The Center for Audit Quality recently released a paper on the CPAs Role in Addressing Cybersecurity Risk, which is also relevant for CAs around the world.
As a result, the role of an auditor and accountant will likely change. The profession can’t stand still and continue to act like we’ve always done. To remain relevant, we all need to build our digital IQ, including the area of cybersecurity, and consider its impact on the work we perform.
For example, in the US, the Center for Audit Quality recently released a paper on the CPAs Role in Addressing Cybersecurity Risk, which is also relevant for CAs around the world.
Is there much regulation around cybersecurity in the US?
A recent example is the New York State Department of Financial Services (NYDFS) came out with specifics around certain aspects of cybersecurity. You’re likely to see more detailed regulations and guidance in this space: it’s high on every regulator’s agenda here in the US and globally.
There isn’t likely to be any deregulation and there is widespread recognition that cybersecurity is a top risk to all companies regardless of the industry. We’ve definitely seen a significant shift in awareness with regulators here in the US and NYDFS is one of those examples.
When regulators perform inspections, they are generally taking steps to understand the cyber risk management programs and controls of the organizations under their purview.
What is your focus when working with an organization?
Reporting is at the top of the agenda at the moment, for various reasons. Boards need to effectively perform their fiduciary responsibilities, for one. There’s also increasing demands from different stakeholders, whether that’s customers and business partners with their own risk management initiatives or investors looking for insight into the company’s risk management.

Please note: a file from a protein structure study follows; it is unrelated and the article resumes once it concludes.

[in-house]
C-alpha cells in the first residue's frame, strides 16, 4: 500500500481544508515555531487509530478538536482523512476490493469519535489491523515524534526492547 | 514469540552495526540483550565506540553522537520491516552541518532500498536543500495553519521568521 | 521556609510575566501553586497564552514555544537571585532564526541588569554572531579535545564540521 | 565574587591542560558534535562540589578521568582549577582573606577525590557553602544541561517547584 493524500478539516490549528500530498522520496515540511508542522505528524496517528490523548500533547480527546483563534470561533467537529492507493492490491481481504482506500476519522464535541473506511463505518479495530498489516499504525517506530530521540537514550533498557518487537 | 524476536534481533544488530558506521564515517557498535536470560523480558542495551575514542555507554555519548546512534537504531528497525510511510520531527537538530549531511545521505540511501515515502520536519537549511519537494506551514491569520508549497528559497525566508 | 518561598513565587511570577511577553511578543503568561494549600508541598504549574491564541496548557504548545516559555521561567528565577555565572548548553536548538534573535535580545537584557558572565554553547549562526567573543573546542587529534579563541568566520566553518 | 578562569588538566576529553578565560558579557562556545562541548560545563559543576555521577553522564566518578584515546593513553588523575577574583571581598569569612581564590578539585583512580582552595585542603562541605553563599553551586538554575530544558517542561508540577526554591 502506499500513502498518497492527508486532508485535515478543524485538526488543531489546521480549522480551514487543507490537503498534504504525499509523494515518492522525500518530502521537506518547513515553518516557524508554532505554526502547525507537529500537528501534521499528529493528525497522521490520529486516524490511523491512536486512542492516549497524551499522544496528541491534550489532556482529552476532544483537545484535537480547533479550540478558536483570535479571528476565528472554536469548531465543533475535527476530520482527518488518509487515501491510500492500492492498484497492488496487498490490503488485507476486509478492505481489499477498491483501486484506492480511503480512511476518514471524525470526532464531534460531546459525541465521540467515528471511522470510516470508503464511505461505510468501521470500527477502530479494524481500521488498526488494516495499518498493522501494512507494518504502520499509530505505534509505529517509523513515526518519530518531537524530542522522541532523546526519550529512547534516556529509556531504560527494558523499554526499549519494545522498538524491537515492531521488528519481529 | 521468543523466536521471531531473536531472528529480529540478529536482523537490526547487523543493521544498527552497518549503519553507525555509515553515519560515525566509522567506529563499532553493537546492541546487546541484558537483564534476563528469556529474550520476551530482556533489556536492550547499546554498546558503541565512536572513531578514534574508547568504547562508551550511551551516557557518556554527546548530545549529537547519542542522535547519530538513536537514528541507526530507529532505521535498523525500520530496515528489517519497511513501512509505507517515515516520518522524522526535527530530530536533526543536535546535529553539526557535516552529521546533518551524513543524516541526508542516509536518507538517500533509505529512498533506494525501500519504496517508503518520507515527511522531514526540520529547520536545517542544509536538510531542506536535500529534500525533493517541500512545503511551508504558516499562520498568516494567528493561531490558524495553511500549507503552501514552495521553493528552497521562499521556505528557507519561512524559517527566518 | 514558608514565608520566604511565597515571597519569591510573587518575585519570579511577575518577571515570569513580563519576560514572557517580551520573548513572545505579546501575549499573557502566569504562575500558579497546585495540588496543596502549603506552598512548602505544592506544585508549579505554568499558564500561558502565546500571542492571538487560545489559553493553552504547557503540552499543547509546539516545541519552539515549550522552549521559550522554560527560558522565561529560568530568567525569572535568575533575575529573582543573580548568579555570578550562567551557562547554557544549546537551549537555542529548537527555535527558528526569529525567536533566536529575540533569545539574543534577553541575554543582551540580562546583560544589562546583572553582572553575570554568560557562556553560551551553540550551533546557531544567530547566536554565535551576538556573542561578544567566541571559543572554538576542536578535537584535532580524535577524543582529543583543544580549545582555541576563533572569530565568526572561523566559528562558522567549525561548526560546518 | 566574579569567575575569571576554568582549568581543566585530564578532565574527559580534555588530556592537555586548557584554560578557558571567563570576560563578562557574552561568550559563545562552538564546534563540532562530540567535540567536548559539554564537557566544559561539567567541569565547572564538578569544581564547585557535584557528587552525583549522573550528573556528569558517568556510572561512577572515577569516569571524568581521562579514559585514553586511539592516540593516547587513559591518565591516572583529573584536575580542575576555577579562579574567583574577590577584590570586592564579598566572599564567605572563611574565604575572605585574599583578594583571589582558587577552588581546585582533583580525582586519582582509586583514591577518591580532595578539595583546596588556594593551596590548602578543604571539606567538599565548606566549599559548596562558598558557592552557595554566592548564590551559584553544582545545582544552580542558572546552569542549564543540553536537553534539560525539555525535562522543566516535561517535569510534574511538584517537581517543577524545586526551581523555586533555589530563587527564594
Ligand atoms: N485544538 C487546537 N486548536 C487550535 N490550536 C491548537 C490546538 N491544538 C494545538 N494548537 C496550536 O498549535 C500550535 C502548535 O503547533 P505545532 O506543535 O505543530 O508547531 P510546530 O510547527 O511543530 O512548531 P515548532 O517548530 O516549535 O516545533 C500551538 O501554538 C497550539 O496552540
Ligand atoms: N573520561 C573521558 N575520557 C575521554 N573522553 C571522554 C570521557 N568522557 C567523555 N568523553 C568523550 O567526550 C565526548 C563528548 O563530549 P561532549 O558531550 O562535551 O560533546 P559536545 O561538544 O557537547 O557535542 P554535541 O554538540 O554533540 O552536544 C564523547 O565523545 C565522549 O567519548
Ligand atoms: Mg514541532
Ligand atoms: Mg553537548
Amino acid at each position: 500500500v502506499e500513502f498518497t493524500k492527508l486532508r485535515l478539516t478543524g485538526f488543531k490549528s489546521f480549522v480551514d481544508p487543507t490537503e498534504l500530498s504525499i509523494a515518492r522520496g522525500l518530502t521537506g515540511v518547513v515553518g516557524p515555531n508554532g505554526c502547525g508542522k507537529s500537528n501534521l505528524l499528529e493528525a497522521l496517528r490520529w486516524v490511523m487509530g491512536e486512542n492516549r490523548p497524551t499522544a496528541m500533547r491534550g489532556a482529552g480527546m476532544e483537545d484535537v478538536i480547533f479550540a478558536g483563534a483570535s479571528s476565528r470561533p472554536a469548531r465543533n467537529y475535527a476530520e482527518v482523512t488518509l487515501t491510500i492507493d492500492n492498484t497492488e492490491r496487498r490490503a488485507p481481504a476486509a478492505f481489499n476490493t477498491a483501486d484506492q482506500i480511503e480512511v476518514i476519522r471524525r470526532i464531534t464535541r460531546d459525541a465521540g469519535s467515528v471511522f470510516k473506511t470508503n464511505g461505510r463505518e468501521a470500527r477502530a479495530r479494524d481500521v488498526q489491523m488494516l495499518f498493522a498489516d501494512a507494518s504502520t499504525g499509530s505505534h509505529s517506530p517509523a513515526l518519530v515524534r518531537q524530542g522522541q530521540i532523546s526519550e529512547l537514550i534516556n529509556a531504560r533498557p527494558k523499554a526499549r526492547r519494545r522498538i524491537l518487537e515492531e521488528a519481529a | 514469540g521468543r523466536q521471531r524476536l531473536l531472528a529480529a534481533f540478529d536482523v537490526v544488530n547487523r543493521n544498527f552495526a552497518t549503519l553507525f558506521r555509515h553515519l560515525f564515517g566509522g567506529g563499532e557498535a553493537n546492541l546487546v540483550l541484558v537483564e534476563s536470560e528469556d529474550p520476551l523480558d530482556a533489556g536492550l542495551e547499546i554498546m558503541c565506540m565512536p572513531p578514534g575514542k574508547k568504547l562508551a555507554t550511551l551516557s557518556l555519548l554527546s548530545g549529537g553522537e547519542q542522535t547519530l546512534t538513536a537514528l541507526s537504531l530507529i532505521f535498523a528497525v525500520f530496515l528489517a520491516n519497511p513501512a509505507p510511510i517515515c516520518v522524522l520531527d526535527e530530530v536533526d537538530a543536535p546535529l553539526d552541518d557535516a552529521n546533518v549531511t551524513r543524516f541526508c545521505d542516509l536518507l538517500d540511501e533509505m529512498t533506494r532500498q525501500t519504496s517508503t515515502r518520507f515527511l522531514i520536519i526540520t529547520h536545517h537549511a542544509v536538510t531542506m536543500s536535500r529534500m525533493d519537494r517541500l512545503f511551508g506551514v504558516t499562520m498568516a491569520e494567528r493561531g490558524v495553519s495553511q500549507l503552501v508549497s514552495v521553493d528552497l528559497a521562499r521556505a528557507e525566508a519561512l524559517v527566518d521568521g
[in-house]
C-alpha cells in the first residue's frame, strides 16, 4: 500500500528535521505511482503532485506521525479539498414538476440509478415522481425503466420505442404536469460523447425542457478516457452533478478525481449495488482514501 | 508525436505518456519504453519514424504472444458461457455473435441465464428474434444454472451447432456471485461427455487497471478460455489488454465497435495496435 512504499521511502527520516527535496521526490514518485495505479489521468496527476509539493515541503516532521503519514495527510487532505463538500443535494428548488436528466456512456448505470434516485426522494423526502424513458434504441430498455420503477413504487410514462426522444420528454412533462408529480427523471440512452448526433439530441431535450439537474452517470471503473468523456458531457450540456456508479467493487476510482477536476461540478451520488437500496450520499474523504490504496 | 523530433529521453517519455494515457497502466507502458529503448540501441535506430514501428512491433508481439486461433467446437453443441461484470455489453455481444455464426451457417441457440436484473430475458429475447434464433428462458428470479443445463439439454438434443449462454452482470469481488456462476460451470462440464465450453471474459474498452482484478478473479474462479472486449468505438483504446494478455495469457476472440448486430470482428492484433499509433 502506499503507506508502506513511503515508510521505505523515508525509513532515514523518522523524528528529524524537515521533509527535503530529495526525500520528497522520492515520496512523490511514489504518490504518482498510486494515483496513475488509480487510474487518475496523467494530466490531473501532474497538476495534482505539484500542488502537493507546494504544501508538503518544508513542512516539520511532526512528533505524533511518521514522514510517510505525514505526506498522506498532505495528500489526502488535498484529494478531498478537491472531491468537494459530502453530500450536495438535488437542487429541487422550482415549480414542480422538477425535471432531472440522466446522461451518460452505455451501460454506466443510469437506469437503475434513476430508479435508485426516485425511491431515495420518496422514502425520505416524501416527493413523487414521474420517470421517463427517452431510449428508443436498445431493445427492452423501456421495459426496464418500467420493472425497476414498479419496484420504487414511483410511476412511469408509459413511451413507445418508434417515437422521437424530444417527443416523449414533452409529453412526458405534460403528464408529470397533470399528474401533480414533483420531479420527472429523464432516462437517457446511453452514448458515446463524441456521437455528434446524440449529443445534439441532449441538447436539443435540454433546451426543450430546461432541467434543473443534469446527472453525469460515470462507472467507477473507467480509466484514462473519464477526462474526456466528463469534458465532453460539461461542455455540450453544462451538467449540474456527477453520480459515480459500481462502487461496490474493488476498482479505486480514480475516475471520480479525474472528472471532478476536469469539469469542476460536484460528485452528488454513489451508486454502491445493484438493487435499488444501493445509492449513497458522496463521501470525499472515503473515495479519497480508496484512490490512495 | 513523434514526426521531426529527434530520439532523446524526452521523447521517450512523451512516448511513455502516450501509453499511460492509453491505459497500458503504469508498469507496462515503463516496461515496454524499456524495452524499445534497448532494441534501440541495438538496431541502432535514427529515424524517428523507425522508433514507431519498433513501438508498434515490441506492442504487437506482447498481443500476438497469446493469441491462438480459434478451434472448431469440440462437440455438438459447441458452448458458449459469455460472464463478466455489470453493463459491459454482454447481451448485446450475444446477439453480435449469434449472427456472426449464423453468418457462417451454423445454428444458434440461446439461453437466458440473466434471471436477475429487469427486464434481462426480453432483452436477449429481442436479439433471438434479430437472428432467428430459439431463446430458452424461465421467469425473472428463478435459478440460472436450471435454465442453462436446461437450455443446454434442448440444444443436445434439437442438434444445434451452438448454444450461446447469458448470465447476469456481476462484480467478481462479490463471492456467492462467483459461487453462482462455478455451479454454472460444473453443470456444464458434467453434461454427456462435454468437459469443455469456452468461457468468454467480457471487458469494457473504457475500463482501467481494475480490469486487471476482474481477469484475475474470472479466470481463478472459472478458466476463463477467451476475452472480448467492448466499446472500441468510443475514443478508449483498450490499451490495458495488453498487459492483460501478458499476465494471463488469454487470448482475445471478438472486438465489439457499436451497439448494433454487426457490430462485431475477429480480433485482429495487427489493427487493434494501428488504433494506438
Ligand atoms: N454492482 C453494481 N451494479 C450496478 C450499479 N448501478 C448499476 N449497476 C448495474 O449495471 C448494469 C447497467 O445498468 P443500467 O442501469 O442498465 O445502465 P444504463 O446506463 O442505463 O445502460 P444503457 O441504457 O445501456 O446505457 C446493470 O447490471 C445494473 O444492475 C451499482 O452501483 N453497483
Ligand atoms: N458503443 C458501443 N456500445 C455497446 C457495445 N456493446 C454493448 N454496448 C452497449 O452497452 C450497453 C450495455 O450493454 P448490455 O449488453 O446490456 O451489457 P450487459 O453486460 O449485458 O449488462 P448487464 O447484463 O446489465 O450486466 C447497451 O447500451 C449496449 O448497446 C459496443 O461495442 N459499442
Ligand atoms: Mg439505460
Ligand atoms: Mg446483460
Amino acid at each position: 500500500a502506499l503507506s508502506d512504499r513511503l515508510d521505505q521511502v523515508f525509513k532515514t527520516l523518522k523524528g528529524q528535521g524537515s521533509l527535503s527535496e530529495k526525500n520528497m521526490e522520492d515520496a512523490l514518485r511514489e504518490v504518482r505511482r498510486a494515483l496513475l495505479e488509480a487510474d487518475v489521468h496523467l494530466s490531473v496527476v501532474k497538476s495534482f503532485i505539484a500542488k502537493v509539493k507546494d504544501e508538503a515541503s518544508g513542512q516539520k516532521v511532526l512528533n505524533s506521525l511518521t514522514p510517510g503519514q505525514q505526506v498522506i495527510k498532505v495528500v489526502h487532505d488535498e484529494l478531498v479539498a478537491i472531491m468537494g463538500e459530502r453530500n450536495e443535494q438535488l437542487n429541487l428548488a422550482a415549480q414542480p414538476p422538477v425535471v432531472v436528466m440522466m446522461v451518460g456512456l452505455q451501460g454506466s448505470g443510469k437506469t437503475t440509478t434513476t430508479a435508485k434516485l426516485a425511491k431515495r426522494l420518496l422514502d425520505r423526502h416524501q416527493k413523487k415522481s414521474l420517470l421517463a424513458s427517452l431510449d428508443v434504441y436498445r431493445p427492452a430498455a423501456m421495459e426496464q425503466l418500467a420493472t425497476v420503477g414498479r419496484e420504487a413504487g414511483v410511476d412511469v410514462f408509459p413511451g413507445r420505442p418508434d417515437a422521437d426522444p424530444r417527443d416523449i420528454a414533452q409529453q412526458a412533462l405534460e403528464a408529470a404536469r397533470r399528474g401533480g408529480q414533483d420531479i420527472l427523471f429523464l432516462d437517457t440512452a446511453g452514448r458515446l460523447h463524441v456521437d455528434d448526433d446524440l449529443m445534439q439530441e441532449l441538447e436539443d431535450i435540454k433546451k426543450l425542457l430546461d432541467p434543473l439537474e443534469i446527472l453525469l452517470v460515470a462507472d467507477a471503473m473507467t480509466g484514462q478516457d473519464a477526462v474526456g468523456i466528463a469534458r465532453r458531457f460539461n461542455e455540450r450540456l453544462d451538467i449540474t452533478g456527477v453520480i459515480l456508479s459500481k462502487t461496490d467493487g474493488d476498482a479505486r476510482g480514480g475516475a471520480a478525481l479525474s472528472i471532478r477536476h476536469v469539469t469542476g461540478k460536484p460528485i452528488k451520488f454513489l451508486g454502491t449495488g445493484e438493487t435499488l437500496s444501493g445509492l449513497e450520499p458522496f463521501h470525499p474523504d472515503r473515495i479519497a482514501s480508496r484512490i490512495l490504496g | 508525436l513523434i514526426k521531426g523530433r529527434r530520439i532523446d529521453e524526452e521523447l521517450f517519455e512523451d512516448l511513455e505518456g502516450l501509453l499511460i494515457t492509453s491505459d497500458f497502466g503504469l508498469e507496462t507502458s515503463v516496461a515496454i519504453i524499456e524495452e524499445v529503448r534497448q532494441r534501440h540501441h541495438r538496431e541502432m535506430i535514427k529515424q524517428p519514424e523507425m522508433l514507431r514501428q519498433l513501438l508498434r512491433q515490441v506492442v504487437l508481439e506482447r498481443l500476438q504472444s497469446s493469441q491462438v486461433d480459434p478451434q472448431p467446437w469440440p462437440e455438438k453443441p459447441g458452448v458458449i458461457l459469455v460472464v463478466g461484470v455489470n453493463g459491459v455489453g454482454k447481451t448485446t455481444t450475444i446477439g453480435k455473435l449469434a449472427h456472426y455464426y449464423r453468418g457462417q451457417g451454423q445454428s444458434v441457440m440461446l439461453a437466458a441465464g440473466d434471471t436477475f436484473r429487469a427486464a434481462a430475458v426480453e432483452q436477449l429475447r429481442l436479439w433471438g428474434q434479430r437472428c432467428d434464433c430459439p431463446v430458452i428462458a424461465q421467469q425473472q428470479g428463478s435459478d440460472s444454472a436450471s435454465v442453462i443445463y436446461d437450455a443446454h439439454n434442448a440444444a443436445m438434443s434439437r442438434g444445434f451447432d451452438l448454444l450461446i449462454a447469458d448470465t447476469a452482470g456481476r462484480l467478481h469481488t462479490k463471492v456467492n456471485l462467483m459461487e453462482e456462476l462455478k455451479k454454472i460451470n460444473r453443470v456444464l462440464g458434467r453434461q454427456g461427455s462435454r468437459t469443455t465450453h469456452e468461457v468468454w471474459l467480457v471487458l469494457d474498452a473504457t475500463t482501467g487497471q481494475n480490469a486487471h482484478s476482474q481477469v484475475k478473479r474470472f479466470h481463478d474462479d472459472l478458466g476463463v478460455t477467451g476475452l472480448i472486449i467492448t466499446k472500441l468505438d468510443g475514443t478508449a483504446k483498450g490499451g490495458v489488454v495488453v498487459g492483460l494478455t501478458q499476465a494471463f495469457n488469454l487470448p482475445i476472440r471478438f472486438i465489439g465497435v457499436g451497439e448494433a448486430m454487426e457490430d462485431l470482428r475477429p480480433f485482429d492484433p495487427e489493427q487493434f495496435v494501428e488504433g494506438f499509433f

The continued outsourcing of IT through cloud service providers and security operations have led to greater complexity when it comes to risk management in general. On top of that, the changing regulatory environment is likely to become increasingly complex with regards to regulations for cybersecurity practices and the focus on Regulatory examinations.
No system is fool proof; however, organizations should be taking reasonable steps to establish a comprehensive program.
You have organizations that have established a cyber risk management program, however control evolution may not consistently be where it should be. Return on investment is also a constant challenge as it relates to cybersecurity – unfortunately, you can spend significant money on cybersecurity and still be attacked and have a breach. No system is fool proof; however, organizations should be taking reasonable steps to establish a comprehensive program.
Figuring out the balance and how far you have to go, whether that’s through resources and how you hire, can be a struggle. Some organizations are very sophisticated, and others have limited resources.
Cybercriminals will likely go after the bigger names and there are natural targets, but that’s not to say smaller companies won’t have issues – every organization has to manage the risks relating to a cyber attack or breach.
What type of skillset do accountants need in the future for this type of work?
To complete these reports and the initial assessment phases, we need the right balance of technical specialists: people with cybersecurity skillsets and control skillsets. At a minimum, everyone needs a solid understanding of cybersecurity and the associated risks.
About the author
Andrea Murad is a New York–based writer. Having worked on both Wall Street and Main Street, she now pursues her passion for words. She covers business and finance, and her work can be found on BBC Capital, Consumers Digest, Entrepreneur.com, FOXBusiness.com, Global Finance and InstitutionalInvestor.com.